I have a rather specific problem, where the usual internet search didn't get me further.
I have VMWare installed on the iMac Pro (the 18 core version 64gb RAM, so really powerful) and due to our project I have to have 12 Windows 10 VMs running.
This is the only setup currently viable in our infrasturcture, so I have these constrictions to have those VMs running on one Mac.
All VMs are hooked to a private vm-network (I need several port forwards).
There is a webserver running on one of the Windows VM and is accessed via intranet (the mac itself is within the company's network) by portforwarding (port from mac to port 80 of VM).
The other VMs are accessed via RDP from within our company. I have set up a portforward from one Mac-Port to the standard Windows 3389 RDP port.
All of this has worked fine for a while but lately I get several crashed of the VM itself and more often than I'd prefer a crash of the whole Mac.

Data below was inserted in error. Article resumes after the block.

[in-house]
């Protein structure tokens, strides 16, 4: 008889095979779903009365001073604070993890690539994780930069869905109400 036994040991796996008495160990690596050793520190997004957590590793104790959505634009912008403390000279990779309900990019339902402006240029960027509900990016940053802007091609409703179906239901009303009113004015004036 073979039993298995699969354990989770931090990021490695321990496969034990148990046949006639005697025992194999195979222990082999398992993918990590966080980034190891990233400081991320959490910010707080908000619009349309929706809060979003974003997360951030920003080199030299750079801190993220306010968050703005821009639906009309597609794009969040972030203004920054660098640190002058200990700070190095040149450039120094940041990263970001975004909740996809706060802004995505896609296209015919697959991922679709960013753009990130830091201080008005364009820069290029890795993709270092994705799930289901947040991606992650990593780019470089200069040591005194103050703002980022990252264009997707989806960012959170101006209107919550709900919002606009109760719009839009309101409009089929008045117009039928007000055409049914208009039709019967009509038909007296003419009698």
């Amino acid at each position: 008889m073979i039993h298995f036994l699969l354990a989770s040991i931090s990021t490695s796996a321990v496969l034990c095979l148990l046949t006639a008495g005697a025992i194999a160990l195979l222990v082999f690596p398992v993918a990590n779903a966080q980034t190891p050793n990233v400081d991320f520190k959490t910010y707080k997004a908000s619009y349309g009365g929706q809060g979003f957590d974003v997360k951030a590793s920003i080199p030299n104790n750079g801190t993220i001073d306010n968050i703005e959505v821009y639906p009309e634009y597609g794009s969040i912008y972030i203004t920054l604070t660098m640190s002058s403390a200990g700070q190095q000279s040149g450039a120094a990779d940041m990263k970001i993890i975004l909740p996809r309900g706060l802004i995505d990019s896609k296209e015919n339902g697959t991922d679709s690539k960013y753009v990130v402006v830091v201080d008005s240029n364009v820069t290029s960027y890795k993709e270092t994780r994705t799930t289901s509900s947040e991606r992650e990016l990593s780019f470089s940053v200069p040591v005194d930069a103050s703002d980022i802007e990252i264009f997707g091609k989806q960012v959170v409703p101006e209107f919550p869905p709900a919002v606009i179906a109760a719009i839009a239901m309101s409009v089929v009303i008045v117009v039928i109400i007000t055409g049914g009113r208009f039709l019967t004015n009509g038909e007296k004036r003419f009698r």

I have analysed the activity monitor and when a VM is starting or being used there are spikes in the monitor where it says that a task is eating up to 300% of the CPU.
BUT the CPU usage in the VMs themselvs is below 10% most of the time. As well as overall Mac system usage is usually around 5%
I played around with the hardware allocated to the VM but nothing seems to help. Neither only giving them 1 core nor giving these machines 4. If, after a reboot of the Mac and I start only 1 VM the task spikes again to 300% CPU usage.
I've read to change in the VMX files the options to disable GL rendering and other graphic stuff, which I did, but to no avail.
What I've been wondering about is: is the Mac just not powerful enough to cope with this load? If so why do I have the CPU spike even with one VM.
Another thing is, since the craches are sometimes more sometimes less, I probably guess right that it is due to more people accessing the VMs with RDP and doing there stuff, like in using these VM.
Basically, how do I have to have these VM set up for them to work properly? I don't mind them being slow, I'd rather have no more crashes.